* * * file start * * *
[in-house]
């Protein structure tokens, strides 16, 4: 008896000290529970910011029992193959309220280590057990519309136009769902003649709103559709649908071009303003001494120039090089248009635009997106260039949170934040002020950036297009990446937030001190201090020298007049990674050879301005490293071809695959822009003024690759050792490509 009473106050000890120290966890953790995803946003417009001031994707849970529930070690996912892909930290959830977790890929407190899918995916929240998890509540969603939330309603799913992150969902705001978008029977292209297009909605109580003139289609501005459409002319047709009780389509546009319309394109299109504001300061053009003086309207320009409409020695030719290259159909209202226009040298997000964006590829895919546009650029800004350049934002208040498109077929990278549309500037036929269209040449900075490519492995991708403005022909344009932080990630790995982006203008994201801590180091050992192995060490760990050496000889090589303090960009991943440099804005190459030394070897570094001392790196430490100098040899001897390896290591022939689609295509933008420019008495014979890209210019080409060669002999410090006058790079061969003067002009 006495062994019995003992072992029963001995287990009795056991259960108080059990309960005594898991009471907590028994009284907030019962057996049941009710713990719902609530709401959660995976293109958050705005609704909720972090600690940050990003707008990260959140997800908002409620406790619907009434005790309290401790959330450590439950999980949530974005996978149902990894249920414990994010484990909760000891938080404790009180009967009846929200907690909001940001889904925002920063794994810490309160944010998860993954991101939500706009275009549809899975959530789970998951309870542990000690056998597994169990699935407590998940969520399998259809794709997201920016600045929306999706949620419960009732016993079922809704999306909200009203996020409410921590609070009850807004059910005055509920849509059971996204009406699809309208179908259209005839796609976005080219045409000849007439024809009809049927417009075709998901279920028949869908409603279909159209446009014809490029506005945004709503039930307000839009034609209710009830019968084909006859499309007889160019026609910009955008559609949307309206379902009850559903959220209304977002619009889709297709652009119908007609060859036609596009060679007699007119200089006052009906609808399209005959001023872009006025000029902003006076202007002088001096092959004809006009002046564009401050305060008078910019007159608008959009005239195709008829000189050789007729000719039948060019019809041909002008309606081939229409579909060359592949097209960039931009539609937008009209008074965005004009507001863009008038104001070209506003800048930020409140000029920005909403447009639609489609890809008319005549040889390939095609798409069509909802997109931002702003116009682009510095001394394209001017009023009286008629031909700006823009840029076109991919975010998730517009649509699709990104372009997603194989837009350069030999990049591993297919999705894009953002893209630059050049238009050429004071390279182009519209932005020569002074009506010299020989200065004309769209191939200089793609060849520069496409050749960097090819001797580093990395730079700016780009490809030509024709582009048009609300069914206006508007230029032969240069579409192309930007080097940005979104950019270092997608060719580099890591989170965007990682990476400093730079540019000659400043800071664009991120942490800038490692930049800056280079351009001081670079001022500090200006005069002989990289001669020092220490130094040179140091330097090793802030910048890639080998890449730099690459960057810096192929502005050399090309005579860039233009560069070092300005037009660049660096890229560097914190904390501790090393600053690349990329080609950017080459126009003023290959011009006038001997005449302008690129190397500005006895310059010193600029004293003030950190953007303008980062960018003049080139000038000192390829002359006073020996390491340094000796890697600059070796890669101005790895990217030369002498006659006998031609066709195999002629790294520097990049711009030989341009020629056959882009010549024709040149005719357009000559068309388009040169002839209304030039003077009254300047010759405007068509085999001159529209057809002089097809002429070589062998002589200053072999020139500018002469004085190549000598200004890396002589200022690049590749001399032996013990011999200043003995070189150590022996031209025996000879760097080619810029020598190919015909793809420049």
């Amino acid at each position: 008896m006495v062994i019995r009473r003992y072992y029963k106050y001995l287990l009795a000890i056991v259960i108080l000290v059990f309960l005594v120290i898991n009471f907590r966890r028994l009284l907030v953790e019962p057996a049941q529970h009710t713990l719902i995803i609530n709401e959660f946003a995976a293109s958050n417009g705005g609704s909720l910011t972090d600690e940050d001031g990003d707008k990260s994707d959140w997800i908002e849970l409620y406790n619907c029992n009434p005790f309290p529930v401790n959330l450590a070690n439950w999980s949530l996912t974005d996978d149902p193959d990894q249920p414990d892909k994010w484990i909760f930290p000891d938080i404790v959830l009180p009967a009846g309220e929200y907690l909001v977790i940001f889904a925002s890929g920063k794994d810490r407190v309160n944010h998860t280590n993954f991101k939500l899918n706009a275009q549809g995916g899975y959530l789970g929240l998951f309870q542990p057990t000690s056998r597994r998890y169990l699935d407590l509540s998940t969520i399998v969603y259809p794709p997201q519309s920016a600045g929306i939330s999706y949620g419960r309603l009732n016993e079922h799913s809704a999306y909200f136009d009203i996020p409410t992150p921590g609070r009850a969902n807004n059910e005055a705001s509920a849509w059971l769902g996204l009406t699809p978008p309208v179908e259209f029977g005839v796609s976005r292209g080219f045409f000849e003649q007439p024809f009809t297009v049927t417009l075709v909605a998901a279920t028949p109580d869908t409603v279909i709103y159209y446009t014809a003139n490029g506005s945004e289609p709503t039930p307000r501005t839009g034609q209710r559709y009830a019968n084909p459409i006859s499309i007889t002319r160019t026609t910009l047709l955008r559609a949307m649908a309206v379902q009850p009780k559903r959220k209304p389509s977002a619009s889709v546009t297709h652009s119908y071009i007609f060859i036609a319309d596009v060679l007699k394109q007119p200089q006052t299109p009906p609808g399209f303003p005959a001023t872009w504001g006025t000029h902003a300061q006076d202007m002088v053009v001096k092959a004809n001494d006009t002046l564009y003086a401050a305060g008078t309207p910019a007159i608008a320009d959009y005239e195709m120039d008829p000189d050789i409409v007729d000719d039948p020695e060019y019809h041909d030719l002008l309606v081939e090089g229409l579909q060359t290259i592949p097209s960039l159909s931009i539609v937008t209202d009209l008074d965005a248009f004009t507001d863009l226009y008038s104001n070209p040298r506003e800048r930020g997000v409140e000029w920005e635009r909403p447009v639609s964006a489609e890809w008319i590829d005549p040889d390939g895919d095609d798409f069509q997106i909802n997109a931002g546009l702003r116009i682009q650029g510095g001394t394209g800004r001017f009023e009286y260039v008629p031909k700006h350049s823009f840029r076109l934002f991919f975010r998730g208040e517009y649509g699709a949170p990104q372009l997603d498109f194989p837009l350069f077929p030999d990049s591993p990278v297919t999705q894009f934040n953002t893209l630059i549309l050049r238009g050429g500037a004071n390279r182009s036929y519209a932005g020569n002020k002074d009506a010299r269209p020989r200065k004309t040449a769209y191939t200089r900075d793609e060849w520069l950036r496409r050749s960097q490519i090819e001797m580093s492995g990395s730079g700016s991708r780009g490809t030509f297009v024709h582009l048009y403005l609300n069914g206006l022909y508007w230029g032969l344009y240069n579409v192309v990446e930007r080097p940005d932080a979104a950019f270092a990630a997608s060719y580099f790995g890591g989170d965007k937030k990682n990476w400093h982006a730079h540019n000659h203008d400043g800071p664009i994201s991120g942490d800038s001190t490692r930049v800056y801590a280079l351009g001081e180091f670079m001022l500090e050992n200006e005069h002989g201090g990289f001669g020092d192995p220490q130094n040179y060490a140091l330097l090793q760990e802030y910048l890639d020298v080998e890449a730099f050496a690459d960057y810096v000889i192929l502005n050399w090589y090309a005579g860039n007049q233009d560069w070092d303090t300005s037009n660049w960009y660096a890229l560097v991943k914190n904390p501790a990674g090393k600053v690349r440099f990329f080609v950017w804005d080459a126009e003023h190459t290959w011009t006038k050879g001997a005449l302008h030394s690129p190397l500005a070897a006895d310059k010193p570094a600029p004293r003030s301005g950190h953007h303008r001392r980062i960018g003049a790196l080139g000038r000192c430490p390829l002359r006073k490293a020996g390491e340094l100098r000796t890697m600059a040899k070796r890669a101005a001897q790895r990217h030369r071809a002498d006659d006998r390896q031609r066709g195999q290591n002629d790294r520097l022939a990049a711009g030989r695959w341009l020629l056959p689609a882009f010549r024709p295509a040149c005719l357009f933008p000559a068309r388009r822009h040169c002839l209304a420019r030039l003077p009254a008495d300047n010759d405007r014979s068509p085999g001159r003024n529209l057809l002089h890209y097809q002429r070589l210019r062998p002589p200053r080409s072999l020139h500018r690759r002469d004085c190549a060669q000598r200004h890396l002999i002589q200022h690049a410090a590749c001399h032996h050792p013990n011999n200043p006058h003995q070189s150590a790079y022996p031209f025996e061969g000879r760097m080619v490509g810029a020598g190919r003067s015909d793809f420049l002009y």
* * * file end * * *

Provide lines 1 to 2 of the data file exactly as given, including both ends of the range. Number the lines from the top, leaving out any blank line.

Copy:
[in-house]
């Protein structure tokens, strides 16, 4: 008896000290529970910011029992193959309220280590057990519309136009769902003649709103559709649908071009303003001494120039090089248009635009997106260039949170934040002020950036297009990446937030001190201090020298007049990674050879301005490293071809695959822009003024690759050792490509 009473106050000890120290966890953790995803946003417009001031994707849970529930070690996912892909930290959830977790890929407190899918995916929240998890509540969603939330309603799913992150969902705001978008029977292209297009909605109580003139289609501005459409002319047709009780389509546009319309394109299109504001300061053009003086309207320009409409020695030719290259159909209202226009040298997000964006590829895919546009650029800004350049934002208040498109077929990278549309500037036929269209040449900075490519492995991708403005022909344009932080990630790995982006203008994201801590180091050992192995060490760990050496000889090589303090960009991943440099804005190459030394070897570094001392790196430490100098040899001897390896290591022939689609295509933008420019008495014979890209210019080409060669002999410090006058790079061969003067002009 006495062994019995003992072992029963001995287990009795056991259960108080059990309960005594898991009471907590028994009284907030019962057996049941009710713990719902609530709401959660995976293109958050705005609704909720972090600690940050990003707008990260959140997800908002409620406790619907009434005790309290401790959330450590439950999980949530974005996978149902990894249920414990994010484990909760000891938080404790009180009967009846929200907690909001940001889904925002920063794994810490309160944010998860993954991101939500706009275009549809899975959530789970998951309870542990000690056998597994169990699935407590998940969520399998259809794709997201920016600045929306999706949620419960009732016993079922809704999306909200009203996020409410921590609070009850807004059910005055509920849509059971996204009406699809309208179908259209005839796609976005080219045409000849007439024809009809049927417009075709998901279920028949869908409603279909159209446009014809490029506005945004709503039930307000839009034609209710009830019968084909006859499309007889160019026609910009955008559609949307309206379902009850559903959220209304977002619009889709297709652009119908007609060859036609596009060679007699007119200089006052009906609808399209005959001023872009006025000029902003006076202007002088001096092959004809006009002046564009401050305060008078910019007159608008959009005239195709008829000189050789007729000719039948060019019809041909002008309606081939229409579909060359592949097209960039931009539609937008009209008074965005004009507001863009008038104001070209506003800048930020409140000029920005909403447009639609489609890809008319005549040889390939095609798409069509909802997109931002702003116009682009510095001394394209001017009023009286008629031909700006823009840029076109991919975010998730517009649509699709990104372009997603194989837009350069030999990049591993297919999705894009953002893209630059050049238009050429004071390279182009519209932005020569002074009506010299020989200065004309769209191939200089793609060849520069496409050749960097090819001797580093990395730079700016780009490809030509024709582009048009609300069914206006508007230029032969240069579409192309930007080097940005979104950019270092997608060719580099890591989170965007990682990476400093730079540019000659400043800071664009991120942490800038490692930049800056280079351009001081670079001022500090200006005069002989990289001669020092220490130094040179140091330097090793802030910048890639080998890449730099690459960057810096192929502005050399090309005579860039233009560069070092300005037009660049660096890229560097914190904390501790090393600053690349990329080609950017080459126009003023290959011009006038001997005449302008690129190397500005006895310059010193600029004293003030950190953007303008980062960018003049080139000038000192390829002359006073020996390491340094000796890697600059070796890669101005790895990217030369002498006659006998031609066709195999002629790294520097990049711009030989341009020629056959882009010549024709040149005719357009000559068309388009040169002839209304030039003077009254300047010759405007068509085999001159529209057809002089097809002429070589062998002589200053072999020139500018002469004085190549000598200004890396002589200022690049590749001399032996013990011999200043003995070189150590022996031209025996000879760097080619810029020598190919015909793809420049």